by Dirk Ehnts
This summit should have proposed institutional changes to avert such a scenario. But if such changes are politically impossible, and the euro is doomed, then a speedy death is preferable to a prolonged and painful demise. A euro zone collapse in the immediate future would be widely perceived as a catastrophe, which should at least serve as a source of hope for the future. But if it collapses after several years of perverse macroeconomic policies required by countries’ treaty obligations, the end, when it comes, will be regarded not as a calamity, but as a liberation.
And that really would be worse.
I think he is right about seeing a euro exit as a liberation, but then I do not agree with the idea that it would be worse than an immediate collapse. The reason is that right now the European people do not understand the crisis sufficiently to be able to draw conclusions from its downfall.
Angela Merkel and other conservatives can claim rightfully to have constructed the euro. It was based on conservative thinking at that time, mainly that markets are right and governments are wrong. Hence government debt was heavily regulated, and the financial markets were given a free run. Real estate bubbles happened where Europeans were unaware of the consequences of too much debt (mostly because they had not had access to abundant credit before) and where regulation and oversight were weak. Many Spanish real estate tycoons were quite popular as presidents of Spanish football clubs, among them Real Madrid, before the crisis hit.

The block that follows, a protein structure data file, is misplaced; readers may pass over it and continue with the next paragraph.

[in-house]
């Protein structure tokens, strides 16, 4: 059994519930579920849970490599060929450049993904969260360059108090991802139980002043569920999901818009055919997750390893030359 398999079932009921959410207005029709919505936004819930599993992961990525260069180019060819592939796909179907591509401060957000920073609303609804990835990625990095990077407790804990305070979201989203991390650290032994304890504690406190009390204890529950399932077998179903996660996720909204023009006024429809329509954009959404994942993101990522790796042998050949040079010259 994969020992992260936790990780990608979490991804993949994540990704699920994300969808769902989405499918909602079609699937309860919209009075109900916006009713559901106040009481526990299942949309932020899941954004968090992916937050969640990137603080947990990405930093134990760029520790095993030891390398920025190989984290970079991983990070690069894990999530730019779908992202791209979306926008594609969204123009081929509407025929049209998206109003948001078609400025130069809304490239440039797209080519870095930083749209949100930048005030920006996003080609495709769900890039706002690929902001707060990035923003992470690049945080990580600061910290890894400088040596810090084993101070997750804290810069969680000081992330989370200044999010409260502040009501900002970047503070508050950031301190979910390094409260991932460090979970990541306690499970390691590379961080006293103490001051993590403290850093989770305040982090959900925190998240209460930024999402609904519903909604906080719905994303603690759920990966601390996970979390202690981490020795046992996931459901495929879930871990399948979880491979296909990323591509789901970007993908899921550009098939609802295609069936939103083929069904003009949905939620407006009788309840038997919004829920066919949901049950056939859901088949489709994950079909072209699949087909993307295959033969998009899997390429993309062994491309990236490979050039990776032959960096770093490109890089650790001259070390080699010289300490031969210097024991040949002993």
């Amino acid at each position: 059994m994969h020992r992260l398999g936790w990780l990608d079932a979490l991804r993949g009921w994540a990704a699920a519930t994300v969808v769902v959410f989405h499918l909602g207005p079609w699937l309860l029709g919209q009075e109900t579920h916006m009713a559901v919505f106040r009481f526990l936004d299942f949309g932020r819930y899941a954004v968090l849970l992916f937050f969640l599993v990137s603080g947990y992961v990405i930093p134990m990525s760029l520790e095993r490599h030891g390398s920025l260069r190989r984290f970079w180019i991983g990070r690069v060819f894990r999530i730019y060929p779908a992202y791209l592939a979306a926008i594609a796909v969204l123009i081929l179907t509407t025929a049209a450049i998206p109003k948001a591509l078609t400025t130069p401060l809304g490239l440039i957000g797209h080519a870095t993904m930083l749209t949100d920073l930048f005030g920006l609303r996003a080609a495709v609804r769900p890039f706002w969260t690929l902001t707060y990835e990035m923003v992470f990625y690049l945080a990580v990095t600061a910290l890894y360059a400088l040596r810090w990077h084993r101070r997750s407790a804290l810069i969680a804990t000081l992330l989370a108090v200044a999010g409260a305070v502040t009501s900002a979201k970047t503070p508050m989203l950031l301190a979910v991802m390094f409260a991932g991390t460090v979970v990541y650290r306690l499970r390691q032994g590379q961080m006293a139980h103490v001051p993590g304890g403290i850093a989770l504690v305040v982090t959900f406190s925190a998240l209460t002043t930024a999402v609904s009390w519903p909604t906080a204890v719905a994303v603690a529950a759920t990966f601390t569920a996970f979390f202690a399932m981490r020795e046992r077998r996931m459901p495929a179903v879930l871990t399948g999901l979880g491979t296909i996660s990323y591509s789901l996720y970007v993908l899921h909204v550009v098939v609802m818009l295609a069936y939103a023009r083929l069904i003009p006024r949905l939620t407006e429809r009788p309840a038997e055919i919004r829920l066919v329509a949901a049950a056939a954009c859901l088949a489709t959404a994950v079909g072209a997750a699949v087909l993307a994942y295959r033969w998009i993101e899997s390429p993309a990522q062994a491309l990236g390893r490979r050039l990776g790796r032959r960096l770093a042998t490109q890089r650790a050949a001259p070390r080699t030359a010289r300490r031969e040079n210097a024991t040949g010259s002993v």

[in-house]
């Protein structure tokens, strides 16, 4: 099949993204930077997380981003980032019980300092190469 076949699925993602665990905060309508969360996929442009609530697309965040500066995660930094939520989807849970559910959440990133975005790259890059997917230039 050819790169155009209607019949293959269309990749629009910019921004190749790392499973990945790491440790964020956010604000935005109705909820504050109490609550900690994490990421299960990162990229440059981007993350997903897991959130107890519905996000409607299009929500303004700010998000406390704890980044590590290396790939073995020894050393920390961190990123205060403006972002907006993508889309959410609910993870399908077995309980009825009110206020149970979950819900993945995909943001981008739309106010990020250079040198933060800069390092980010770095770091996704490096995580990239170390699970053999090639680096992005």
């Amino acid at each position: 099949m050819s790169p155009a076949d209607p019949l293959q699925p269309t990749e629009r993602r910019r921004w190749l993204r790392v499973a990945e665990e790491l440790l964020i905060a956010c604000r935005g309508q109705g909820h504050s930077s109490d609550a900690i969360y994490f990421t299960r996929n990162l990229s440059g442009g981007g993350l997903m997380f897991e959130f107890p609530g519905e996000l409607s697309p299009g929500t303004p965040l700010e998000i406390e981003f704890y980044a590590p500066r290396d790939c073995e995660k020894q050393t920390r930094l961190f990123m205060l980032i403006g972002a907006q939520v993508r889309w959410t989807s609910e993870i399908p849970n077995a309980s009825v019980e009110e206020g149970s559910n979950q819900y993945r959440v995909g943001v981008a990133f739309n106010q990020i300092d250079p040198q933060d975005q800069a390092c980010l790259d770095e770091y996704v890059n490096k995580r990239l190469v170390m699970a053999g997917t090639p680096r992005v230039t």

The crisis has shown that European financial market participants, mostly banks, invested unwisely. Financing real estate bubbles in Ireland, Spain and the US hundreds of billions were turned into non-performing loans. This is the euro zone’s problem, not Greek government debt. The fact that this needs to be repeated even today brings me back to my main thought. The European public has not understood what this crisis is about. If it would, the ratings for Merkel’s party would plummet quickly, although other parties like Socialdemocrats and Greens would share the burden as well.
Therefore, an exit from the euro now would mean that a) the European public (a.k.a. future voters) does not sufficiently understand the euro crisis and b) those that have through their policies contributed to the crisis are still in power and will get to redesign the problem if the euro breaks up now. That would very likely lead to national currencies, since the fiscal union has been the problem the whole time. The other option, a change of European rules to save the euro – a real reform project, and not some ballyhoo with results clouded in almost Orwellian euro speak – would probably be out of reach if the euro were to fail before the German (and French) elections of 2013 (and 2012).
Of course, any new loan to Greece is in fact a fiscal transfer. We have known that since April 2010 from the arithmetic of debt. If that is so and more money will be sunk in Greece and other countries, consider it as tuition for public education. Perhaps you think I am cynical, but the opposite is the case. The European public still has not understood the crisis, and it needs to do so before we get to rewrite the rules of Europe. If along the way some billions are spent to support some of the people affected in the worst way by the crisis, is it really that bad?
About the Author
Dr. Dirk Ehnts is a research assistant at the Carl-von-Ossietzky University of Oldenburg (Germany). His focus is on economic integration and economic geography, covering trade, macro and development. He is working at the chair for international economics since 2006 and has recently co-authored a book on Innovation and International Economic Relations (in German). Ehnts has written at his own blog since 2007: Econblog 101. Curriculum Vitae.